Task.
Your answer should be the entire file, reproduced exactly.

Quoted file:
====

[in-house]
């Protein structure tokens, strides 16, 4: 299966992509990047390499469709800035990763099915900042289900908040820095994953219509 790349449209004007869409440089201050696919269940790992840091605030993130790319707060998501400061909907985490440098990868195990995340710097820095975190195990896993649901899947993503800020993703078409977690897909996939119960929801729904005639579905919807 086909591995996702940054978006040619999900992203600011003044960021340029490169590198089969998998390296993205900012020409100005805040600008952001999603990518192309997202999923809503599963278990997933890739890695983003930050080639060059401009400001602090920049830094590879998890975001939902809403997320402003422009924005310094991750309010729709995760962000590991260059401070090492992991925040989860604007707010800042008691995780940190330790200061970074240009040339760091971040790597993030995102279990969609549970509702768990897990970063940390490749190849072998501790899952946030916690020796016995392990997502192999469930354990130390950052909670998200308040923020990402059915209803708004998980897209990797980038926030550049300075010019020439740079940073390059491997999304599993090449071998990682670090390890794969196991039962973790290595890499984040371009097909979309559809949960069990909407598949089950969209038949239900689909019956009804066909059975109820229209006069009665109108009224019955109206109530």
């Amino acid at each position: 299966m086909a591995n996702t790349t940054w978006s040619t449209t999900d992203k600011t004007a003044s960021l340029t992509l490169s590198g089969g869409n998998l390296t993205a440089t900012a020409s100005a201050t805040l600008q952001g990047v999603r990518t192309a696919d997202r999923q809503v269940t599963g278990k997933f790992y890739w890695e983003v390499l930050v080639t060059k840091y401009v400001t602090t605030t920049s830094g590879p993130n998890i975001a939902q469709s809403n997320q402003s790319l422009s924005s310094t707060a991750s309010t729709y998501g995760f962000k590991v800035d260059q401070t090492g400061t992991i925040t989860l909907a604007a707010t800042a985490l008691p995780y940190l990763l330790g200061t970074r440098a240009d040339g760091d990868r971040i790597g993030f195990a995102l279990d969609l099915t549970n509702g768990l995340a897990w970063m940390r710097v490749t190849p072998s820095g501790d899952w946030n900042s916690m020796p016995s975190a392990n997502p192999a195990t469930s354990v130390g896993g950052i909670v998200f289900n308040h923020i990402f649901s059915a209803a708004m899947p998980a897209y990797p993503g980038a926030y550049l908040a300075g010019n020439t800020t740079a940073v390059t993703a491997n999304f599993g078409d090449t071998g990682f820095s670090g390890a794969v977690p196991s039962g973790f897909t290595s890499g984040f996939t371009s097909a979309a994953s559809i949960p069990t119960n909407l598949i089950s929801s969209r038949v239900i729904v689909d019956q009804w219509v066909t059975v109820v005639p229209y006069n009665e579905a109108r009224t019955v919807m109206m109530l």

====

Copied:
[in-house]
């Protein structure tokens, strides 16, 4: 299966992509990047390499469709800035990763099915900042289900908040820095994953219509 790349449209004007869409440089201050696919269940790992840091605030993130790319707060998501400061909907985490440098990868195990995340710097820095975190195990896993649901899947993503800020993703078409977690897909996939119960929801729904005639579905919807 086909591995996702940054978006040619999900992203600011003044960021340029490169590198089969998998390296993205900012020409100005805040600008952001999603990518192309997202999923809503599963278990997933890739890695983003930050080639060059401009400001602090920049830094590879998890975001939902809403997320402003422009924005310094991750309010729709995760962000590991260059401070090492992991925040989860604007707010800042008691995780940190330790200061970074240009040339760091971040790597993030995102279990969609549970509702768990897990970063940390490749190849072998501790899952946030916690020796016995392990997502192999469930354990130390950052909670998200308040923020990402059915209803708004998980897209990797980038926030550049300075010019020439740079940073390059491997999304599993090449071998990682670090390890794969196991039962973790290595890499984040371009097909979309559809949960069990909407598949089950969209038949239900689909019956009804066909059975109820229209006069009665109108009224019955109206109530």
């Amino acid at each position: 299966m086909a591995n996702t790349t940054w978006s040619t449209t999900d992203k600011t004007a003044s960021l340029t992509l490169s590198g089969g869409n998998l390296t993205a440089t900012a020409s100005a201050t805040l600008q952001g990047v999603r990518t192309a696919d997202r999923q809503v269940t599963g278990k997933f790992y890739w890695e983003v390499l930050v080639t060059k840091y401009v400001t602090t605030t920049s830094g590879p993130n998890i975001a939902q469709s809403n997320q402003s790319l422009s924005s310094t707060a991750s309010t729709y998501g995760f962000k590991v800035d260059q401070t090492g400061t992991i925040t989860l909907a604007a707010t800042a985490l008691p995780y940190l990763l330790g200061t970074r440098a240009d040339g760091d990868r971040i790597g993030f195990a995102l279990d969609l099915t549970n509702g768990l995340a897990w970063m940390r710097v490749t190849p072998s820095g501790d899952w946030n900042s916690m020796p016995s975190a392990n997502p192999a195990t469930s354990v130390g896993g950052i909670v998200f289900n308040h923020i990402f649901s059915a209803a708004m899947p998980a897209y990797p993503g980038a926030y550049l908040a300075g010019n020439t800020t740079a940073v390059t993703a491997n999304f599993g078409d090449t071998g990682f820095s670090g390890a794969v977690p196991s039962g973790f897909t290595s890499g984040f996939t371009s097909a979309a994953s559809i949960p069990t119960n909407l598949i089950s929801s969209r038949v239900i729904v689909d019956q009804w219509v066909t059975v109820v005639p229209y006069n009665e579905a109108r009224t019955v919807m109206m109530l």